You’re also responsible for fulfilling other record-keeping requirements, which are usually defined at the state level. You’ll need to double-check with a state authority to be certain, but chances are high that you’ll have to furnish workers’ compensation insurance for your employees. Authorities who conduct labor department audits or work at insurance agencies will ask for additional requirements depending on which state you operate out of, too. Bear in mind that your record-keeping requirements will also change based on the ratio of exempt to non-exempt employees your business employs.
The Best Way To Store Payroll Records
The best storage solution for your business will depend on how many requirements you need to follow at the federal and state level. It becomes difficult to keep all required payroll records organized, even if you employ just a few personnel. The best solution, whether on paper or electronic, keeps your employees’ payroll records confidential and in one place.
Electronic solutions have the advantage of self-service and centralization. The biggest attraction of record management software is the ability to centralize a massive amount of information — and then protect it by controlling who has access to it, and when. Some of these electronic solutions also let employees submit tax information to the IRS themselves, which streamlines the record-keeping process even further and lets you focus on business operations.
It’s ultimately up to business owners to decide on a record management solution that works best for them. A good practice to follow is to keep your payroll records separate from your business’s financial, legal, tax, and insurance documents. This will make it much easier for you to furnish necessary records for FLSA authorities if they ever decide to inspect your payroll records.
How Long To Keep Payroll Records
The IRS is clear that businesses are required to hold on to most payroll records for three years, although more sensitive information like taxes and retirement statements need to be kept for even longer. For information that you use to calculate wages for your non-exempt employees, like timesheets and schedules, the FLSA only requires that you keep records for two years.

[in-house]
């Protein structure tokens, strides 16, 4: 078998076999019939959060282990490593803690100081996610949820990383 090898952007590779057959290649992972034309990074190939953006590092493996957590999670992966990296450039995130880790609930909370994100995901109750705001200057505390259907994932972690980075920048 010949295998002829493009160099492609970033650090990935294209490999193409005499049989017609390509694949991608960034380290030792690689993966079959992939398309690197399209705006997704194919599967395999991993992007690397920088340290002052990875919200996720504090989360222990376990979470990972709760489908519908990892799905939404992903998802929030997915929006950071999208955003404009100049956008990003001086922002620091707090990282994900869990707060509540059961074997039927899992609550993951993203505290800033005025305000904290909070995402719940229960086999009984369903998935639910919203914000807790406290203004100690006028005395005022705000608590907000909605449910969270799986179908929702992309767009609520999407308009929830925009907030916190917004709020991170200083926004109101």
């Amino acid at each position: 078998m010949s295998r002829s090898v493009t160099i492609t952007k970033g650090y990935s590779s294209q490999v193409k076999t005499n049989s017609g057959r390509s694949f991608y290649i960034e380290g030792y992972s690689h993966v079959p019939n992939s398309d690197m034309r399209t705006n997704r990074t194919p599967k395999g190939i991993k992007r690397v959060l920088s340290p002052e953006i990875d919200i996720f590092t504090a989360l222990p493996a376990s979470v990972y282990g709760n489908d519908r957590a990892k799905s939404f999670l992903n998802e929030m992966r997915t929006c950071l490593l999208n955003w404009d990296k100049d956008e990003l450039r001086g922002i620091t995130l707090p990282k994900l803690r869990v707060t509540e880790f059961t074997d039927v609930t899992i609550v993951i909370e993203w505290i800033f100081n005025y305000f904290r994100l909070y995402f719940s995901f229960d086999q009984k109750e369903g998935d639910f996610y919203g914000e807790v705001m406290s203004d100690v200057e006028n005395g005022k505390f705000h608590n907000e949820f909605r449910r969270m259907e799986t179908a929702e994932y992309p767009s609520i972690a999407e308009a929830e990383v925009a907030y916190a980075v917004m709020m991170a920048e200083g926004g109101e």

The Department of Labor also has several items they need you to keep for extended periods of time. These are sensitive documents, important to your employees, no matter how big or small your business is.
Mandatory payroll records you need to keep for longer than three years are:
Statements of your employees’ 401k or profit-sharing through a retirement plan are some of the most sensitive records you need to keep. The DOL requires that you hold on to your employees’ retirement income statements for six years, which includes enrollment, payment, and deduction forms.
Also crucial to hold onto are your employee wages. Paystubs are critical because they prove to the DOL that you’ve paid your employees on time every quarter. You’ll keep your wage records for four years, including adjustments you’ve made to wages within that time frame.
Forms for your employees’ taxes have longer than usual required holding times. The IRS is clear that you should keep info such as W2s and W4s for four years. On top of employment tax requirements at the federal level, you should check with your state’s requirements to see what additional tax information you need to keep.
The DOL is a bit more lenient with your other payroll records. Forms like your employee I-9s, timesheets, and offer letters need to be kept for only three years. If you still feel unsure, check with either a federal or state-level authority to confirm what the time frames are for your payroll record submissions.
Getting Your Business’s Payroll Records In Order
Digital platforms and third-party solutions give small businesses more options than ever to manage their employee payroll records. No matter what solution you go with, though, your main focus should be to streamline your management process, so that you’re not relying on any guesswork. You’ll also want to keep your payroll records organized in one place once you understand your federal and state requirements.
Most modern management platforms will help you organize all payroll information that the government requires in one place. This does two things: it automatically tailors payroll requirements to each of your employees and syncs government due dates to your platform. These systems also often give your employees a self-service method to submit tax info to the IRS themselves.
Once you have a firm grasp on federally and state-required payroll records, as well as a new record management system to boot, you can start thinking about scaling your company’s payroll operations. Maybe you’ll integrate your existing platform with a payroll department, or go completely virtual with a cloud-based payroll solution. Either way, you’ll now be ready to make informed payroll record management decisions that are right for your company.
Ready to learn more? Read our comprehensive payroll software and services reviews. Then, head over to the payroll section of the Merchant Maverick blog for information about everything from creating paystubs to buying liability insurance.